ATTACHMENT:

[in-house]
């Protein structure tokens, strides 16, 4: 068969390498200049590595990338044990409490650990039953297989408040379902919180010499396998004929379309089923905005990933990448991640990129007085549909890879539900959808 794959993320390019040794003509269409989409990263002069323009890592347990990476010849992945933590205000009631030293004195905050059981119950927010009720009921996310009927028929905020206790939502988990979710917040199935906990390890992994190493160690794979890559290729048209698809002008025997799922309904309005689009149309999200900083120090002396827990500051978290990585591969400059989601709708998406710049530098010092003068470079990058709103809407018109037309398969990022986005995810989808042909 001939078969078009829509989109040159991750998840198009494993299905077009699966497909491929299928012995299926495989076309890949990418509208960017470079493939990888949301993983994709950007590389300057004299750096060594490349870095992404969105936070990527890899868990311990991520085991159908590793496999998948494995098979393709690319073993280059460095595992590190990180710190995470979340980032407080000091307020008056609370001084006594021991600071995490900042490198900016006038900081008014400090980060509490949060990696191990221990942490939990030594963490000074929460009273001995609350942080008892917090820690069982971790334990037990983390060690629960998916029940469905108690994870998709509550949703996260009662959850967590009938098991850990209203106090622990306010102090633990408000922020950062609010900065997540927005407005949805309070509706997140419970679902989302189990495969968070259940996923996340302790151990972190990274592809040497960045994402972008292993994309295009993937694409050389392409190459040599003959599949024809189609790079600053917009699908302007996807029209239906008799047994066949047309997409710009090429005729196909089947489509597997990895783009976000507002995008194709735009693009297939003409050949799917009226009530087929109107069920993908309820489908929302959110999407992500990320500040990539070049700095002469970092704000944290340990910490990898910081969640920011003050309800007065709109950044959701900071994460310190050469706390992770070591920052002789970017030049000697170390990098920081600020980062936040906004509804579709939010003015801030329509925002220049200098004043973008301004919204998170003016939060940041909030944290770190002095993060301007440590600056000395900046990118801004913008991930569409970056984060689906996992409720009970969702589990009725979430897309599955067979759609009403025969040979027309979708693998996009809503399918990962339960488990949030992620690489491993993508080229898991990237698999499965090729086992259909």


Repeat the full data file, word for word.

[in-house]
């Protein structure tokens, strides 16, 4: 068969390498200049590595990338044990409490650990039953297989408040379902919180010499396998004929379309089923905005990933990448991640990129007085549909890879539900959808 794959993320390019040794003509269409989409990263002069323009890592347990990476010849992945933590205000009631030293004195905050059981119950927010009720009921996310009927028929905020206790939502988990979710917040199935906990390890992994190493160690794979890559290729048209698809002008025997799922309904309005689009149309999200900083120090002396827990500051978290990585591969400059989601709708998406710049530098010092003068470079990058709103809407018109037309398969990022986005995810989808042909 001939078969078009829509989109040159991750998840198009494993299905077009699966497909491929299928012995299926495989076309890949990418509208960017470079493939990888949301993983994709950007590389300057004299750096060594490349870095992404969105936070990527890899868990311990991520085991159908590793496999998948494995098979393709690319073993280059460095595992590190990180710190995470979340980032407080000091307020008056609370001084006594021991600071995490900042490198900016006038900081008014400090980060509490949060990696191990221990942490939990030594963490000074929460009273001995609350942080008892917090820690069982971790334990037990983390060690629960998916029940469905108690994870998709509550949703996260009662959850967590009938098991850990209203106090622990306010102090633990408000922020950062609010900065997540927005407005949805309070509706997140419970679902989302189990495969968070259940996923996340302790151990972190990274592809040497960045994402972008292993994309295009993937694409050389392409190459040599003959599949024809189609790079600053917009699908302007996807029209239906008799047994066949047309997409710009090429005729196909089947489509597997990895783009976000507002995008194709735009693009297939003409050949799917009226009530087929109107069920993908309820489908929302959110999407992500990320500040990539070049700095002469970092704000944290340990910490990898910081969640920011003050309800007065709109950044959701900071994460310190050469706390992770070591920052002789970017030049000697170390990098920081600020980062936040906004509804579709939010003015801030329509925002220049200098004043973008301004919204998170003016939060940041909030944290770190002095993060301007440590600056000395900046990118801004913008991930569409970056984060689906996992409720009970969702589990009725979430897309599955067979759609009403025969040979027309979708693998996009809503399918990962339960488990949030992620690489491993993508080229898991990237698999499965090729086992259909």